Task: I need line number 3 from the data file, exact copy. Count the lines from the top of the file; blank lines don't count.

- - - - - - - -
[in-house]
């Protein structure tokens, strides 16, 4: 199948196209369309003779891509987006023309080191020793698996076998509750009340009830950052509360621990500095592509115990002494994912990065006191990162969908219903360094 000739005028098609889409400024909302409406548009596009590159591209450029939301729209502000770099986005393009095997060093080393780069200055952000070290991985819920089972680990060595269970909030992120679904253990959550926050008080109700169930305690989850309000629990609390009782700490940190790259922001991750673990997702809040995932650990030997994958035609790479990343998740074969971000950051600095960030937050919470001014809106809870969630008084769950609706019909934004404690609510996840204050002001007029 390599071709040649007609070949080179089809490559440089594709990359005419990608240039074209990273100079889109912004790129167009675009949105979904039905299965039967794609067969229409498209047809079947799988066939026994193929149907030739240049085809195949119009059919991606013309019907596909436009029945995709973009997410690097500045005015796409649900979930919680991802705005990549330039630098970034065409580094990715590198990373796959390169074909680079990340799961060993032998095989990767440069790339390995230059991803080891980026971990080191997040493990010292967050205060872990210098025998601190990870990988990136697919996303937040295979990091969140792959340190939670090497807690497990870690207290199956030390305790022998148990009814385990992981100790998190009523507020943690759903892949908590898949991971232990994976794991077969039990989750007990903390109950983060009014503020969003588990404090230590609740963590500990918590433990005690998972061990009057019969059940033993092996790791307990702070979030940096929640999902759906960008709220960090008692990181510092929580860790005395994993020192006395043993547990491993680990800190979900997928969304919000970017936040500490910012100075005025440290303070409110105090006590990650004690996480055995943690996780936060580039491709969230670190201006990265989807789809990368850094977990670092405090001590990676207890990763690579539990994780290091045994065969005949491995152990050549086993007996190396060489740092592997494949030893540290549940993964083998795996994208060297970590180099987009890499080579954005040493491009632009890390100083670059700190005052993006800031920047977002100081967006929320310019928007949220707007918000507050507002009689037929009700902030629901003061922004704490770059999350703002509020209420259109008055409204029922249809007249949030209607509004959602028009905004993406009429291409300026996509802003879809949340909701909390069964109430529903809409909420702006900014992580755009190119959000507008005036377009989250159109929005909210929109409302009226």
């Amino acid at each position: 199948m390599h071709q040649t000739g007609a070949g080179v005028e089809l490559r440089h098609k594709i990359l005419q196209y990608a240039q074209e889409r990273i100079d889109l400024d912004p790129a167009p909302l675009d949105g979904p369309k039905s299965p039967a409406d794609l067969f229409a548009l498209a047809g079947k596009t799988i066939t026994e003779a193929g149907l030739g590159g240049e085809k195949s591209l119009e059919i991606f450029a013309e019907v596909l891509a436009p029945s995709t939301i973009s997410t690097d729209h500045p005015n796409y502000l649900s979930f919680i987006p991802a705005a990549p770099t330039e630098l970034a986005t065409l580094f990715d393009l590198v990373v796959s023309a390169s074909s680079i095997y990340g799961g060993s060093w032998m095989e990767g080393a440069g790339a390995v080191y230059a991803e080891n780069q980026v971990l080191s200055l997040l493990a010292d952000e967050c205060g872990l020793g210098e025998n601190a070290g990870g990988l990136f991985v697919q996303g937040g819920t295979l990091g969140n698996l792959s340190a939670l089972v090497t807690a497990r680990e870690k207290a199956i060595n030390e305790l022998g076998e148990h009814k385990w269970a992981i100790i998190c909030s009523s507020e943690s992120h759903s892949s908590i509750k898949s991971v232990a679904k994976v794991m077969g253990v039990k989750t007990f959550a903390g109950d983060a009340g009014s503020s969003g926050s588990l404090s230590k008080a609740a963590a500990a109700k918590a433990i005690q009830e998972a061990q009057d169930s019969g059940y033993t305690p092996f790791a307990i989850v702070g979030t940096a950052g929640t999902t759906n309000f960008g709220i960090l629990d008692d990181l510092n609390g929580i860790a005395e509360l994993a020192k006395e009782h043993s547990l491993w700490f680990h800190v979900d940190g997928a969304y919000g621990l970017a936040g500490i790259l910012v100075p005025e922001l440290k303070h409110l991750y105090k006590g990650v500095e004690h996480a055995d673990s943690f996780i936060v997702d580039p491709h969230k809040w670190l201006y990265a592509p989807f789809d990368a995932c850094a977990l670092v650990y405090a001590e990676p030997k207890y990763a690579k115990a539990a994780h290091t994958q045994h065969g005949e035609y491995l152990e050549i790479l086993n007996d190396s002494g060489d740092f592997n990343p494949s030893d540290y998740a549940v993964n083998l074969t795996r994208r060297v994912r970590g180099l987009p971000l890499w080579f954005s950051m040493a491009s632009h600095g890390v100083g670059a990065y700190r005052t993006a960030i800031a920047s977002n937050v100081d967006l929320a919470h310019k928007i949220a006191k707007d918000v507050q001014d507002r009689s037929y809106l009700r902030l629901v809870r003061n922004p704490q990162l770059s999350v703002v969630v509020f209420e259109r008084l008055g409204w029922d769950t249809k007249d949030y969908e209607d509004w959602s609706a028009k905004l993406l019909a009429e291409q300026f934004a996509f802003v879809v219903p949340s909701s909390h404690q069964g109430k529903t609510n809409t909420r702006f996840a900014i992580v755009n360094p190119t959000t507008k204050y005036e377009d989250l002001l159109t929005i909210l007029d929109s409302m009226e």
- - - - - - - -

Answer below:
């Amino acid at each position: 199948m390599h071709q040649t000739g007609a070949g080179v005028e089809l490559r440089h098609k594709i990359l005419q196209y990608a240039q074209e889409r990273i100079d889109l400024d912004p790129a167009p909302l675009d949105g979904p369309k039905s299965p039967a409406d794609l067969f229409a548009l498209a047809g079947k596009t799988i066939t026994e003779a193929g149907l030739g590159g240049e085809k195949s591209l119009e059919i991606f450029a013309e019907v596909l891509a436009p029945s995709t939301i973009s997410t690097d729209h500045p005015n796409y502000l649900s979930f919680i987006p991802a705005a990549p770099t330039e630098l970034a986005t065409l580094f990715d393009l590198v990373v796959s023309a390169s074909s680079i095997y990340g799961g060993s060093w032998m095989e990767g080393a440069g790339a390995v080191y230059a991803e080891n780069q980026v971990l080191s200055l997040l493990a010292d952000e967050c205060g872990l020793g210098e025998n601190a070290g990870g990988l990136f991985v697919q996303g937040g819920t295979l990091g969140n698996l792959s340190a939670l089972v090497t807690a497990r680990e870690k207290a199956i060595n030390e305790l022998g076998e148990h009814k385990w269970a992981i100790i998190c909030s009523s507020e943690s992120h759903s892949s908590i509750k898949s991971v232990a679904k994976v794991m077969g253990v039990k989750t007990f959550a903390g109950d983060a009340g009014s503020s969003g926050s588990l404090s230590k008080a609740a963590a500990a109700k918590a433990i005690q009830e998972a061990q009057d169930s019969g059940y033993t305690p092996f790791a307990i989850v702070g979030t940096a950052g929640t999902t759906n309000f960008g709220i960090l629990d008692d990181l510092n609390g929580i860790a005395e509360l994993a020192k006395e009782h043993s547990l491993w700490f680990h800190v979900d940190g997928a969304y919000g621990l970017a936040g500490i790259l910012v100075p005025e922001l440290k303070h409110l991750y105090k006590g990650v500095e004690h996480a055995d673990s943690f996780i936060v997702d580039p491709h969230k809040w670190l201006y990265a592509p989807f789809d990368a995932c850094a977990l670092v650990y405090a001590e990676p030997k207890y990763a690579k115990a539990a994780h290091t994958q045994h065969g005949e035609y491995l152990e050549i790479l086993n007996d190396s002494g060489d740092f592997n990343p494949s030893d540290y998740a549940v993964n083998l074969t795996r994208r060297v994912r970590g180099l987009p971000l890499w080579f954005s950051m040493a491009s632009h600095g890390v100083g670059a990065y700190r005052t993006a960030i800031a920047s977002n937050v100081d967006l929320a919470h310019k928007i949220a006191k707007d918000v507050q001014d507002r009689s037929y809106l009700r902030l629901v809870r003061n922004p704490q990162l770059s999350v703002v969630v509020f209420e259109r008084l008055g409204w029922d769950t249809k007249d949030y969908e209607d509004w959602s609706a028009k905004l993406l019909a009429e291409q300026f934004a996509f802003v879809v219903p949340s909701s909390h404690q069964g109430k529903t609510n809409t909420r702006f996840a900014i992580v755009n360094p190119t959000t507008k204050y005036e377009d989250l002001l159109t929005i909210l007029d929109s409302m009226e």